Jim Garrison: The Uninquisitive District Attorney
Updated: Sep 21
Was Jim Garrison really after the truth in his JFK assassination probe? Here are three instances in which he was incredibly uninquisitive.
1. The Black Cadillac in Clinton, Louisiana.
Let's start with Clinton, Louisiana where several witnesses claimed to have seen Lee Harvey Oswald, Clay Shaw, and David Ferrie together in late August or early September.
John Manchester, the Town Marshall of Clinton, said in his statement to Jim Garrison that the black Cadillac seen in Clinton was identified as being with the International Trade Mart.
Here is his statement:
There seems to be some ambiguity as whether Manchester did run a 1028 license registration check on the Cadillac. Henry Earl Palmer, the Registrar for Clinton, testified at the Shaw trial that he did ask Manchester to run a 1028. Manchester testified he just asked the driver who told him he was with the International Trade Mart.
However, there is some documentary evidence that a 1028 was indeed run on the car.
Here is an excerpt from an Andrew Sciambra memo on Clinton:
Here is an excerpt from another memo from May 25, 1967:
Here Palmer and Manchester claim that a 1028 was done through Essie C. Watson, radio operator for the Sheriff's office.
The next paragraph in the memo adds to the confusion. confirms that the 1028 was run, although the date is in error -- it must be May 22, 1967.
And here is an excerpt from the notes of Anne Dischler, who investigated the Clinton witnesses in 1967:
Jonathan Blackmer was the HSCA staffer who questioned the Clinton witnesses. He realized that there was an issue regarding the black Cadillac. Here is his very telling memo:
Quite the answer from Garrison -- that Manchester's testimony was sufficient and that there had been no check on whether the Trade Mart had registered a Cadillac.
Donald Carpenter, in his magisterial biography of Clay Shaw, Man of a Million Fragments, writes that: (page 365-366)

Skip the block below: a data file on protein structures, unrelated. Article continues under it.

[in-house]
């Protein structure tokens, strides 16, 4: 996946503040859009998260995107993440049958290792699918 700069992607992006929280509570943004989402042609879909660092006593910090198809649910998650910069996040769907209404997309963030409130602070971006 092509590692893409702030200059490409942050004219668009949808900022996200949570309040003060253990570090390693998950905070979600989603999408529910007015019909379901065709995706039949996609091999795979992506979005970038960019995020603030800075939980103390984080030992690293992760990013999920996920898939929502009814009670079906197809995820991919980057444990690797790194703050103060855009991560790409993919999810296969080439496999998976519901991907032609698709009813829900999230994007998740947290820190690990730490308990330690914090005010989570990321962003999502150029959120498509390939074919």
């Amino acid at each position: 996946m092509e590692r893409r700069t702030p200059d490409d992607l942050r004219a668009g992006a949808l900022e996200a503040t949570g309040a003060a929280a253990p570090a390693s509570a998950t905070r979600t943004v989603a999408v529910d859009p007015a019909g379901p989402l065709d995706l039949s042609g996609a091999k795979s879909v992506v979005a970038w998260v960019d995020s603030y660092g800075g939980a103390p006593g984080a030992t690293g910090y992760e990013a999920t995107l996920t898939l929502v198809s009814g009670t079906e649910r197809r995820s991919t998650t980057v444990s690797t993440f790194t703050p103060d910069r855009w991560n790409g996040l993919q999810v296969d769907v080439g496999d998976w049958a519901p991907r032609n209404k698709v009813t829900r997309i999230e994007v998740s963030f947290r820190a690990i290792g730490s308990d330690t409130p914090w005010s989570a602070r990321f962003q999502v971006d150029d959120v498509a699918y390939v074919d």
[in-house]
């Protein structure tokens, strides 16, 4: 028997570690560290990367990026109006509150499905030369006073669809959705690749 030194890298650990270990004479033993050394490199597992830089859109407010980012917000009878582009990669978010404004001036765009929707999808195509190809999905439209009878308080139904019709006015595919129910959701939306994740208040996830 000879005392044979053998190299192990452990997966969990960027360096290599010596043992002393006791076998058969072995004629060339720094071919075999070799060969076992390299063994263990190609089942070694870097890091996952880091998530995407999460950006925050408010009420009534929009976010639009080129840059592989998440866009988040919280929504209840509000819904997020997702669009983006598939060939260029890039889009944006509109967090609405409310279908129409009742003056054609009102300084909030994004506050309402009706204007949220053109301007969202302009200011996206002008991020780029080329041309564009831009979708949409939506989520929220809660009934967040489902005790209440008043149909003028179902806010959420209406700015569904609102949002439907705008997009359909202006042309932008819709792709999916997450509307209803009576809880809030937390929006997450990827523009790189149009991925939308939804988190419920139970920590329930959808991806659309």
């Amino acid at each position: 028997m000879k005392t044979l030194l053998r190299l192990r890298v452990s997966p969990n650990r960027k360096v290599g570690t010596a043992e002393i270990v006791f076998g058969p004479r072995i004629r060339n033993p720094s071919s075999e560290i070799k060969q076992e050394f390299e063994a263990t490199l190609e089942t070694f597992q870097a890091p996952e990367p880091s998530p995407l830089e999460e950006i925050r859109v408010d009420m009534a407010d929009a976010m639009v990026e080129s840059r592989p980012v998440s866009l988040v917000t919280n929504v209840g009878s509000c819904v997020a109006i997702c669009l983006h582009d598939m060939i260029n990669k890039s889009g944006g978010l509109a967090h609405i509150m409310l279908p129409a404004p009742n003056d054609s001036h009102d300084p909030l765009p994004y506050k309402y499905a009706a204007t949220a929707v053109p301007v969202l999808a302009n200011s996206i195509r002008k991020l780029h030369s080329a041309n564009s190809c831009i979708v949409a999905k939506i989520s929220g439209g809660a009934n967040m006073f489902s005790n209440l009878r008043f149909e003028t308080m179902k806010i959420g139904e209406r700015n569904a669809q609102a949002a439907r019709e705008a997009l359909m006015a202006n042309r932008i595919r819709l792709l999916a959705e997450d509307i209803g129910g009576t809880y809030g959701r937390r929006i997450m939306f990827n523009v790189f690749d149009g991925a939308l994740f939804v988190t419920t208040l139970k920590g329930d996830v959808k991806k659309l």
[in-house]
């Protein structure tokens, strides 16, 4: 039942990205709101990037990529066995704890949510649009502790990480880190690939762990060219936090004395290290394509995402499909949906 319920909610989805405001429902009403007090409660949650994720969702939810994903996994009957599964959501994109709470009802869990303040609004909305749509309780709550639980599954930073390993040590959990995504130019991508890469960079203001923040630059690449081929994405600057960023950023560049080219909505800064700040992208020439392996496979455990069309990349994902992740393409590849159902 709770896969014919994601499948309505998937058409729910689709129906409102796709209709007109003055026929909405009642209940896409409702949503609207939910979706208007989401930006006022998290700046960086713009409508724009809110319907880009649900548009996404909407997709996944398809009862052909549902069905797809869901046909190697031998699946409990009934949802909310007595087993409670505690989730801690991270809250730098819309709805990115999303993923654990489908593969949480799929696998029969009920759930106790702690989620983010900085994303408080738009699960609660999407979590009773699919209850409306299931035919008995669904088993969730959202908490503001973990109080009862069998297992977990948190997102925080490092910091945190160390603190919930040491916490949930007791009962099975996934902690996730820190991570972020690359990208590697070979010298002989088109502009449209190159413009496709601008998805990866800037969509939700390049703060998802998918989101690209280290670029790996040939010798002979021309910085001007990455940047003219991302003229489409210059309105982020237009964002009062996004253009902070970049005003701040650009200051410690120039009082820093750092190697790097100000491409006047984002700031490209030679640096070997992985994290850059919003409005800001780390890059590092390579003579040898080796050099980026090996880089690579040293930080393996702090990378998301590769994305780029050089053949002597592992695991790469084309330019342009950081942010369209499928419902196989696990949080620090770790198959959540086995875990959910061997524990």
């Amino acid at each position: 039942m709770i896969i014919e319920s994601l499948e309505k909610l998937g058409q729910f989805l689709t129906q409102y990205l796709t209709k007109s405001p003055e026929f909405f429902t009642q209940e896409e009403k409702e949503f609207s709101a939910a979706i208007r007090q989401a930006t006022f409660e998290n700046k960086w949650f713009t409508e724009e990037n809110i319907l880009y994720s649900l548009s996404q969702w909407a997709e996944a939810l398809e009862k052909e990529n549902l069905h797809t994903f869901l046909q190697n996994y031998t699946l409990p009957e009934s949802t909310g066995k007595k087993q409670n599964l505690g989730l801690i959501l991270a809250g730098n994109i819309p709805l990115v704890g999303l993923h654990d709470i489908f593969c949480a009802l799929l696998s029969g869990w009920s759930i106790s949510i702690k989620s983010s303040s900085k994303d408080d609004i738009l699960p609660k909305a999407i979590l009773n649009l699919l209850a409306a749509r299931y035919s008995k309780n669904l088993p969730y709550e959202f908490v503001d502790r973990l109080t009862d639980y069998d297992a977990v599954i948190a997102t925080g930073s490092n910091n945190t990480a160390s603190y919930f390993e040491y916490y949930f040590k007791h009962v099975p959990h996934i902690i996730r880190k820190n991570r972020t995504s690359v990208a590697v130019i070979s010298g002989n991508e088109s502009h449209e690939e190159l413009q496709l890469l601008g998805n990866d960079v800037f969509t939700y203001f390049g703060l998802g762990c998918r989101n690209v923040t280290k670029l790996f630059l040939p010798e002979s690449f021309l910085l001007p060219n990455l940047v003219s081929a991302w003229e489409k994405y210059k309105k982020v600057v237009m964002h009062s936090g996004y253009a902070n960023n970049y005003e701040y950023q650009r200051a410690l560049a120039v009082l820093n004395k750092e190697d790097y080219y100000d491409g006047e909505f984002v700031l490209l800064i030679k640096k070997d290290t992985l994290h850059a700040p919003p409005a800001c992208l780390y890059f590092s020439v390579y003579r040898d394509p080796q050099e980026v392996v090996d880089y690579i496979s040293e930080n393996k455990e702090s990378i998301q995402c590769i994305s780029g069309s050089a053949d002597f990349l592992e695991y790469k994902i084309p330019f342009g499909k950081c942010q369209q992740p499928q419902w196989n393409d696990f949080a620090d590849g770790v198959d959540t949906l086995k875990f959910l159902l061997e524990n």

"Shaw testified at trial that the International Trade Mart had never owned any vehicles. A review of balance sheets and other financial records for the Mart, from its inception through the 1960s, also shows no evidence of vehicle ownership or leasing by the Mart."
So, why didn't Garrison investigate this back in 1967? Why was Manchester's testimony "sufficient"? Was a 1028 run on the Cadillac? If so, were there records about the 1028 in Baton Rouge? Perhaps the 1028, at the time, pointed to an FBI car, which might have been in Clinton because of the CORE voting drive. Perhaps that is why Garrison intimated that the Cadillac belonged to Clay Shaw's friend Jeff Biddison.
This is just one element regarding Clinton that wasn't fully investigated. More to come later on this.
2. The Identity of Clay Bertrand
A key part of Jim Garrison's probe was the identity of Clay Bertrand, the person who supposedly called Dean Andrews and asked him to represent Lee Harvey Oswald.
Clay Shaw was in San Francisco at the St. Francis Hotel on the 22nd and the 23rd of November. He then went to Portland, Oregon.
And Jim Garrison knew exactly where he was:
In March 1967, Garrison met with Jim Dondson, the man that Shaw spent a large part of the November 22nd weekend, in Las Vegas with. Did he not ask if Shaw made any phone calls to New Orleans?
For more on Dondson and Clay Shaw, click here. Here is a picture of Garrison and Dondson together in Las Vegas:
And Garrison did take an interest in tracing long distance phone calls:
Here is an excerpt of a memo regarding long distance phone calls of Nancy Perrin Rich:
Perhaps Garrison did not want to know the real answer.
3. Why Didn't Garrison Go to Montreal?
A major part of the Garrison conspiracy story centers on Permindex/CMC - a failed attempt at building a world trade center that would make Rome a European trading hub. Clay Shaw was on the board of directors and, after his arrest, a communist-controlled newspaper, Paese Sera, ran a series of articles alleging that CMC was a CIA-front organization that funneled money to extreme rightists in Italy.